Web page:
Upon further investigation, 1,276 patients with CML who had been enrolled in clinical trials of imatinib from 1998 to 2006 were investigated for cardiac events secondary to Imatinib (Atallah et al., 2007). Among these patients, 22 (1.8%) were reported as having symptoms that could be attributed to HF, with 18 of these patients having previous medical conditions predisposing them to cardiac disease and 13 patients having previously known cytotoxic drugs. The authors concluded that HF caused directly by imatinib is rare and it was not possible at the time to establish a direct link between the two due to the multiple cofounders.
Sunitinib is a multi-targeted TKI that prolongs survival in patients with GIST and RCC. It targets vascular endothelial cell growth factor receptors (VEGFR)1–3, platelet derived growth factor receptors (PDGRF) alpha and beta, FMS-like tyrosine kinase-3 (Flt-3), c-kit (stem cell factor receptor), colony stimulating factor 1 receptor (CSF1R), and the ret oncogene product (Chu et al., 2007). The CV risk associated with sunitinib in patients with metastatic GIST was evaluated in a retrospective study (Chu et al., 2007). All CV events in 75 patients with imatinib-resistant, metastatic, GIST had been enrolled in a phase I/II trial investigating the efficacy of sunitinib. After the fourth cycle, more than 50% of patients were started on beta blockers or ACEI for hypertension control. All had a baseline LVEF of >50% and none had a history of HF. Of the 75 patients, 36 went off secondary to disease progression. Three of 36 (8%) patients treated with sunitinib developed NYHA class 3–4 HF.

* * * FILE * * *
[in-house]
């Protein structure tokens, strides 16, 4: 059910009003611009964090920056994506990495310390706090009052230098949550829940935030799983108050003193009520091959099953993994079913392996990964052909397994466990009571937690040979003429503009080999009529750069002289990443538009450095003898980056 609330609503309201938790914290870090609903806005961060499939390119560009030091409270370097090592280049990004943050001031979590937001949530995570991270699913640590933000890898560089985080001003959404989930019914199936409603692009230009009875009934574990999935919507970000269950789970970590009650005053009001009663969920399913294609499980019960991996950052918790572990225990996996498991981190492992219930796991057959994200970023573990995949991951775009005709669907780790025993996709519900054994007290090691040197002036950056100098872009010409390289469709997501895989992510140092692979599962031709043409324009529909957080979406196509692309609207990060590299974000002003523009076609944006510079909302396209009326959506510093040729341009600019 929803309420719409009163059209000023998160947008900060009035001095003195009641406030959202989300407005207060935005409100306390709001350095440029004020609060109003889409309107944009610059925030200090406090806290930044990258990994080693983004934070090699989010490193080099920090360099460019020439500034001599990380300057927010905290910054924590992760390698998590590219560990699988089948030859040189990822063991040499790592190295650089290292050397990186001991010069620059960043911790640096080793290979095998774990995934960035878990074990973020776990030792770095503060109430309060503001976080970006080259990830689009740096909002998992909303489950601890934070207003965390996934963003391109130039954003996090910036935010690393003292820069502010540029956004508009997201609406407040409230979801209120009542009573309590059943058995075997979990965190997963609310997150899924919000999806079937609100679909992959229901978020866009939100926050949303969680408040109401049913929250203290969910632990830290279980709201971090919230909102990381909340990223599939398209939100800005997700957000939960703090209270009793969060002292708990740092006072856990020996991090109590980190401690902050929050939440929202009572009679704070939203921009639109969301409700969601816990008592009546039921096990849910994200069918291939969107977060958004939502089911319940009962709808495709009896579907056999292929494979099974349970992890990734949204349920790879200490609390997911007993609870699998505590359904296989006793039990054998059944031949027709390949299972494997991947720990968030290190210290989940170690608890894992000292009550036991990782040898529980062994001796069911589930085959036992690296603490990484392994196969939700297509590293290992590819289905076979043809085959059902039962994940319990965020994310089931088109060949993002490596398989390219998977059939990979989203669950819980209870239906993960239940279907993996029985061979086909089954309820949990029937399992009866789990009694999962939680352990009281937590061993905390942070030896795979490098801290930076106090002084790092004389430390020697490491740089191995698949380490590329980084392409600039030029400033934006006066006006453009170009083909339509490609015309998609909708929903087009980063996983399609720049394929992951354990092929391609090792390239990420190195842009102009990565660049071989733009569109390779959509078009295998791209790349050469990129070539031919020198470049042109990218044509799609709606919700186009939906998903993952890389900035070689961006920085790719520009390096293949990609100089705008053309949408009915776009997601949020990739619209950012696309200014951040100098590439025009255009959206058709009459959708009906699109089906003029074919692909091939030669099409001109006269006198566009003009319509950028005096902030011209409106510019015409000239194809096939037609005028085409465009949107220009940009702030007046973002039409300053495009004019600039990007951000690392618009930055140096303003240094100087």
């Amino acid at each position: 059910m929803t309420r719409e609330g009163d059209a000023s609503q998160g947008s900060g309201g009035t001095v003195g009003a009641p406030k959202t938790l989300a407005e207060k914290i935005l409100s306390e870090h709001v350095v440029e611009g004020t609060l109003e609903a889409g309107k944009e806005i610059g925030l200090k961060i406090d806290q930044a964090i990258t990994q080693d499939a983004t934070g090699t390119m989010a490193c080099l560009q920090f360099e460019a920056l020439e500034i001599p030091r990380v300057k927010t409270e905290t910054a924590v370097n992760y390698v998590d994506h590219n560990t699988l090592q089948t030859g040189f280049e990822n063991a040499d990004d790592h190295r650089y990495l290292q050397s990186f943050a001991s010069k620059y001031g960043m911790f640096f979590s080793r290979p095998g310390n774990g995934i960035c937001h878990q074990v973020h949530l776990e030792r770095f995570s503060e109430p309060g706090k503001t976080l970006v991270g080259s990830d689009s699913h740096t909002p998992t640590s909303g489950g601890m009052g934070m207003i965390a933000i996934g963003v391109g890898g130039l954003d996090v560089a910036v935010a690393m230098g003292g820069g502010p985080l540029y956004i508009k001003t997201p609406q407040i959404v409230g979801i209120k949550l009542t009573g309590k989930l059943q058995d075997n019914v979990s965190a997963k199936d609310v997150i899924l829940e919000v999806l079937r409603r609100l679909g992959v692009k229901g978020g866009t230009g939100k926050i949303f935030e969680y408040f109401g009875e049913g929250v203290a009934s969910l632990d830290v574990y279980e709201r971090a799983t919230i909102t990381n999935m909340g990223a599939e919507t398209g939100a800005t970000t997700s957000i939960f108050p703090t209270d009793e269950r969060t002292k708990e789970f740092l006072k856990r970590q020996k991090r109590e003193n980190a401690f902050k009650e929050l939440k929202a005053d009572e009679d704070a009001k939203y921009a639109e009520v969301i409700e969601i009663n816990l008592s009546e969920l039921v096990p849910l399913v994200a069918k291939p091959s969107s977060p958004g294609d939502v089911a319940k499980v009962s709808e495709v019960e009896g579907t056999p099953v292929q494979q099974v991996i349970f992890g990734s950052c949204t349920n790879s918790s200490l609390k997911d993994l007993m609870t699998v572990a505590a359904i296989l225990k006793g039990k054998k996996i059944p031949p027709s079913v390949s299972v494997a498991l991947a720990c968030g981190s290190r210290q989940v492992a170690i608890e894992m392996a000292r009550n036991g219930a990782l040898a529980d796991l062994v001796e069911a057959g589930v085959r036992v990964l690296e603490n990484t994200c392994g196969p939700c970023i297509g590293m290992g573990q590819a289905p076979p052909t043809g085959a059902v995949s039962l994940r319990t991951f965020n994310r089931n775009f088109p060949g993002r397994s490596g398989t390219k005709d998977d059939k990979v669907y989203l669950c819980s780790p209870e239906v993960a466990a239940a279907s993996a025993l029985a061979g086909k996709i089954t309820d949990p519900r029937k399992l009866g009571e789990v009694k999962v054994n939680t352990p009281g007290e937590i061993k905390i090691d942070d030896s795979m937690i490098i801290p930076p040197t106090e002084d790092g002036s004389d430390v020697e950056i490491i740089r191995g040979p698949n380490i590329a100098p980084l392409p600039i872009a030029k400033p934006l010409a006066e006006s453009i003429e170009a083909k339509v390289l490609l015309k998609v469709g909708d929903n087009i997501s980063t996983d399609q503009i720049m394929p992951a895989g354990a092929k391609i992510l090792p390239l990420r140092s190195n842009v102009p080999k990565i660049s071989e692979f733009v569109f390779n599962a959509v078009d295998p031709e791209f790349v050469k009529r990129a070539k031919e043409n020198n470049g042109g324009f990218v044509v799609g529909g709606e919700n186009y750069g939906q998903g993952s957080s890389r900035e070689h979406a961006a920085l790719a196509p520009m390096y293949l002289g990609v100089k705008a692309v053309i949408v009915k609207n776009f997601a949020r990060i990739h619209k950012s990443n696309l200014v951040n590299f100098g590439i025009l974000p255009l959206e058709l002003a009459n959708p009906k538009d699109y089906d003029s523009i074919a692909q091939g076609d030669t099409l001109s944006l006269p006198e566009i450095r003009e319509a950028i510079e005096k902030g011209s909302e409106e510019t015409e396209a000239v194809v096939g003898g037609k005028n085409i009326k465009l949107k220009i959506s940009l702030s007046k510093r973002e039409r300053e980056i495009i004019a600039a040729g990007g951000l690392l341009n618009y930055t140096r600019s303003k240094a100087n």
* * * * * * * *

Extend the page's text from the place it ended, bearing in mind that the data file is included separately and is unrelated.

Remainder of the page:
Motzer et al. (2006) reported that 10% of subjects in their clinical trial experienced a drop in LVEF. However, this drop in LVEF was not associated with clinical symptoms and was reversible after modification of the dose or discontinuation of treatment. Due to conflicting data and the lack of knowledge of the true risk of HF with sunitinib, a meta-analysis was carried out in order to determine the incidence and risk of developing HF in patients receiving sunitinib therapy (Richards et al., 2011). Only phase II and III studies were included and patients with significant CV disease, dysrhythmias, prolongation of the QT interval, or uncontrolled hypertension were excluded. Sixteen total studies with 6,935 patients were included as well as both randomized and non-randomized studies. HF regardless of grade represented a total incidence of 4.1% whereas high-grade HF represented an incidence of 1.5%. An overall RR of developing all-grade HF was 1.81 and 3.3 for high-grade HF events.
Vascular endothelial growth factor (VEGF) plays a role in tumor growth, invasion, and metastasis by promoting tumor angiogenesis (Ranpura et al., 2010) and in knock-out mice, lacking the VEGF gene, the myocardial walls were thinned and contractile function was decreased (Giordano et al., 2001). Bevacizumab is a humanized monoclonal antibody that inhibits the activity of VEGF and has been shown to be beneficial in the treatment of metastatic colorectal cancer, non-small cell lung cancer, and breast cancer (Izzedine et al., 2009). A meta-analysis was conducted studying the risk of HF in breast cancer patients receiving bevacizumab in randomized trials (Choueiri et al., 2011). This is of importance since many breast cancer patients have had prior exposure to cardiotoxic agents such as AC and/or trastuzumab. The overall incidence of high-grade HF was 1.6%. For the control group or placebo-treated group, there was an incidence of 0.4%. The overall RR of developing high-grade HF with bevacizumab was 4.74. When directly comparing the incidence and RR of HF with high- versus low-dose bevacizumab, no significant difference was found. The concomitant CTs administered were taxanes, capecitabine, or ACs and there were no significant difference between the different CTs and the incidence of HF.